Left axis and grey area: UK coal use since the industrial revolution, millions of tonnes. Right axis and red bars: year-on-year change in coal use, %. Sources: DECC Energy Trends table 2.6, historical data and Carbon Brief analysis. Chart by Carbon Brief.

  • The UK’s CO2 emissions fell by 4.3% in 2015 on the back of the largest recorded annual drop in coal use, outside of a miners’ strike, Carbon Brief analysis shows. This leaves UK CO2 emissions 31.5% below 1990 levels and at its lowest level since the start of the industrial revolution. [Carbon Brief]

Saturday, February 27:

  • New legislation would require all new construction in San Francisco, both residential and commercial, to have solar panels installed. The renewable energy ordinance would make San Francisco the first and only major city in the country to require solar panels on new buildings. [KRON4.com]
  • Anyone who sees Vermont’s renewable energy installations may be surprised to learn that the state’s utilities get 0% of their power from wind and solar energy. That is the number cited in a report on allowing renewable energy credits to be sold to utilities in southern New England. [Valley News]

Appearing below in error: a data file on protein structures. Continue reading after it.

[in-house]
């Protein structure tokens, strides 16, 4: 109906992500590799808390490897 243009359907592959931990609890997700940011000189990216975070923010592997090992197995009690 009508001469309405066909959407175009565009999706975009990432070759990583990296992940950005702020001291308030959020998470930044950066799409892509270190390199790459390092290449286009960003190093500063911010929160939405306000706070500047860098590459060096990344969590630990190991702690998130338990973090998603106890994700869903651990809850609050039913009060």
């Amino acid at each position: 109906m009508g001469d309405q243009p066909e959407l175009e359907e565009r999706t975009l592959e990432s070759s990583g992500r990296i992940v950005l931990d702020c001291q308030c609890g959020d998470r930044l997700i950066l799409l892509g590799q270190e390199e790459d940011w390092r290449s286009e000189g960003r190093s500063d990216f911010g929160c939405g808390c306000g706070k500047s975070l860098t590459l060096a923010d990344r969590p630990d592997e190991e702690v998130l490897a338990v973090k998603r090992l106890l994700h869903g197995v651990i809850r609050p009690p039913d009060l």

One day, cars will be powered by the sun. Image via Paleofuture / Arthur Radebaugh

One day, cars will be powered by the sun. Image via Paleofuture / Arthur Radebaugh

  • Opinion: Sooner than you think? A prediction that electric cars will cause the next oil crisis • There used to be a cartoon series called Closer than We Think. Now Bloomberg Business has a video series, Sooner Than You Think. The first episode suggests the electric car could cause the next oil crisis. [Treehugger]
  • Corn and soybean fields in Somerset County, Maryland, formerly ticketed for wind turbines may now become home to one of the largest solar power plants in the eastern US. Algonquin Power & Utilities Corp of Canada has plans to collect up to 150 MW of power from the area. [Delmarva Daily Times]

Sunday, February 28: